I’ve got a new post up at Cato (“Sixth Circuit: You’re Drunk, EEOC, Go Home“) on the Equal Employment Opportunity Commission’s spectacular loss yesterday at the Sixth Circuit in the Kaplan case. As I comment, the victory for the defendant is
all the more impressive because one of the three judges on the opinion is liberal lion Damon Keith, about as sympathetic a judicial ear as the EEOC could normally hope for. It’s a sharp setback for the agency’s dubious “disparate impact” campaign against employer use of credit and criminal records in hiring. And it’s also part of a pattern of rebuffs and defeats the EEOC has been dealt by judges across the country since President Obama turned the agency on a sharp leftward course with his appointments.
The Sixth Circuit has actually been one of the EEOC’s better circuits in recent years. For example, it reversed a Michigan federal judge who in 2011 had awarded $2.6 million in attorneys’ fees to Cintas, the employee-uniform company, and reinstated the lawsuit. In doing so, the appellate panel nullified what had been the lower court’s findings of “egregious and unreasonable conduct” by the agency, including a “reckless sue first, ask questions later strategy.” The commission hailed the reversal as one of its big legal wins — although when one of your big boasts is getting $2.6 million in sanctions against you thrown out, it might be that you don’t have much to brag about.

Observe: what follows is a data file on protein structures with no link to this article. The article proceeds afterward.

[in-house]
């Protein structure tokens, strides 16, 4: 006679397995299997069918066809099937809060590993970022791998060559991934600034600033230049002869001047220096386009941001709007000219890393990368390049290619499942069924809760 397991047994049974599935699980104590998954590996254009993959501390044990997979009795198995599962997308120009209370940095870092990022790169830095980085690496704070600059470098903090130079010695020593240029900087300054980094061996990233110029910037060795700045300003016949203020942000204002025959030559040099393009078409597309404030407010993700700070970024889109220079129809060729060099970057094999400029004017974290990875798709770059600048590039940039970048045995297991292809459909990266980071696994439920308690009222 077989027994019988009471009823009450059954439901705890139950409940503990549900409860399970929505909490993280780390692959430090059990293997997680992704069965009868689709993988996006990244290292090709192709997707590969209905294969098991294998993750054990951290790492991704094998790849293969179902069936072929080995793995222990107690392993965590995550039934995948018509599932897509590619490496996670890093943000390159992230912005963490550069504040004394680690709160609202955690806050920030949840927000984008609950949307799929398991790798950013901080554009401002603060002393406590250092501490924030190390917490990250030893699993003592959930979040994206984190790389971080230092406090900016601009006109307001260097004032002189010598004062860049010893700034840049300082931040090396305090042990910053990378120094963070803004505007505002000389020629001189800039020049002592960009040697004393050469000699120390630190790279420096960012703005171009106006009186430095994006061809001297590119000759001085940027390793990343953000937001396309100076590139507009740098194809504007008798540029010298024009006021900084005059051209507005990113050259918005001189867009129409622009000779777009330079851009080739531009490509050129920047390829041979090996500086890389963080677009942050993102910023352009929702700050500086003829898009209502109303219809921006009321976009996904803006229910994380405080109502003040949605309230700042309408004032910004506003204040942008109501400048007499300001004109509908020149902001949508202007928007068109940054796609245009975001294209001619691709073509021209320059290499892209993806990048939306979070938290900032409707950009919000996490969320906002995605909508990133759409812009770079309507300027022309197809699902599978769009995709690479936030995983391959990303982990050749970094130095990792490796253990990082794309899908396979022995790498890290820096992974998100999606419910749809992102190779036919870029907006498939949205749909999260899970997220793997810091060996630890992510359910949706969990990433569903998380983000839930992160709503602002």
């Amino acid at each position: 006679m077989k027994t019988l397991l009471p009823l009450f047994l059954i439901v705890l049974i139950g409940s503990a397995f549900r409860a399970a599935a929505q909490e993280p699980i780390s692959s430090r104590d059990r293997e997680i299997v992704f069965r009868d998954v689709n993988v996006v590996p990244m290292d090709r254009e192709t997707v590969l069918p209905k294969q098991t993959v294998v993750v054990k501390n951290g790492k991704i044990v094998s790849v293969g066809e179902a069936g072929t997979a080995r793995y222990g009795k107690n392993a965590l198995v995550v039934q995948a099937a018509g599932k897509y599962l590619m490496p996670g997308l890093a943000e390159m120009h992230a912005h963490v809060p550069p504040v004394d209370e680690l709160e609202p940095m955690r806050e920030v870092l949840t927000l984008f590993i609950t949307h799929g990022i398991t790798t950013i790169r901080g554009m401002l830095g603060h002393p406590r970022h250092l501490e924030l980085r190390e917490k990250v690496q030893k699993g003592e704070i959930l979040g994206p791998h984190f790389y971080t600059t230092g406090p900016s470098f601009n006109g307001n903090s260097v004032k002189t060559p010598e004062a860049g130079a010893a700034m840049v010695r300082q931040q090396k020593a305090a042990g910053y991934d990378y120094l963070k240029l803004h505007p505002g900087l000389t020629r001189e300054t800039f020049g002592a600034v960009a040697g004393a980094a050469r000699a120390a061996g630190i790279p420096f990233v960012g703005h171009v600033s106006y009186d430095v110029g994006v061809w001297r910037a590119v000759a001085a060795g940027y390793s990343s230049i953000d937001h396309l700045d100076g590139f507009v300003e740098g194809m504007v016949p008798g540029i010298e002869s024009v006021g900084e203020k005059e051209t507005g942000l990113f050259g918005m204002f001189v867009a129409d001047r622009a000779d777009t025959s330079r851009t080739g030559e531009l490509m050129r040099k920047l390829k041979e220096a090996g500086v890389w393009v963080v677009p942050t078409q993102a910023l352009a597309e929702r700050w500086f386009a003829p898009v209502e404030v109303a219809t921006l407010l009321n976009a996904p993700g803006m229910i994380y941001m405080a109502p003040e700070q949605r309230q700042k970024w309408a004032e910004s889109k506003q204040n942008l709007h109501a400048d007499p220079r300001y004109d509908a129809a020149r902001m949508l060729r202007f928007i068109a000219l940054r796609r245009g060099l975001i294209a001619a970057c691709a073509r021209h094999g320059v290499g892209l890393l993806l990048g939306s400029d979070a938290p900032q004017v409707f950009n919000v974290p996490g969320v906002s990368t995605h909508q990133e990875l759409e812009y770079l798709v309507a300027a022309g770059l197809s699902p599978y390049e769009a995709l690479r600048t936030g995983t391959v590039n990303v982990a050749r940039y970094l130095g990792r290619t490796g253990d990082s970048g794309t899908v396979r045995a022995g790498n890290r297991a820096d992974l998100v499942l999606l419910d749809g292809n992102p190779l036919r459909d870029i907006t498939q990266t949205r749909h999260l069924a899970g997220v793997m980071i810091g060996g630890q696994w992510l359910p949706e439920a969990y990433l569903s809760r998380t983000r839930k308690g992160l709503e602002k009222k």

For some other recent EEOC courtroom setbacks, check our roundup of last month. If you wonder why the commission persists in its extreme aggressiveness anyway, one answer may be that the strategy works: most defendants settle, and the commission hauled in a record $372 million in settlements last year. Yet here and there, as with Kaplan, defendants decide to put up a fight, with instructive results. When will Congress begin to hold the commission accountable? More: Hans Bader, CEI.
Dividing 11-5: “Plaintiffs who failed in their state worker’s compensation claim cannot sue their employers and their medical experts under federal civil racketeering laws, the en banc 6th U.S. Circuit Court of Appeals has ruled.” [Jackson et al. v. Sedgwick Claims Management et al., PDF; Miller Canfield; Business Insurance; Steven Schwinn, Constitutional Law Prof Blog]
A Sixth Circuit panel declines to strike down a state law under which public schools will no longer withhold union dues from teachers’ salaries. The Michigan Education Association had claimed that Public Act 53 interfered with its First Amendment right to speak. [David Shepardson, Detroit News]
Yes, deaf lifeguard. The Sixth Circuit has ruled in favor of a would-be deaf lifeguard, saying not enough of an individualized inquiry was made into accommodating his possible placement in the life-saving position. Among the arguments the court found persuasive was that drowning persons typically do not call loudly for help, which of course leaves open the possibility that the calls for help might be coming from other persons. Some deaf persons have worked successfully as lifeguards, including Leroy Colombo, a championship swimmer who did rescues at Galveston, Tex. beaches. In the Sixth Circuit case, Oakland County, Mich., had cited safety concerns in not posting the applicant to a public wave pool. [Disability Law]
Author Russell Nieli came to Cato this week to discuss his new book and I gave a brief commentary. More: John Rosenberg, Discriminations.
Related: Voting on ideological lines, the Sixth Circuit declares void the Michigan Civil Rights Initiative, suggesting a constitutionalized “right” to racial preferences. Calling SCOTUS! [Jonathan Adler]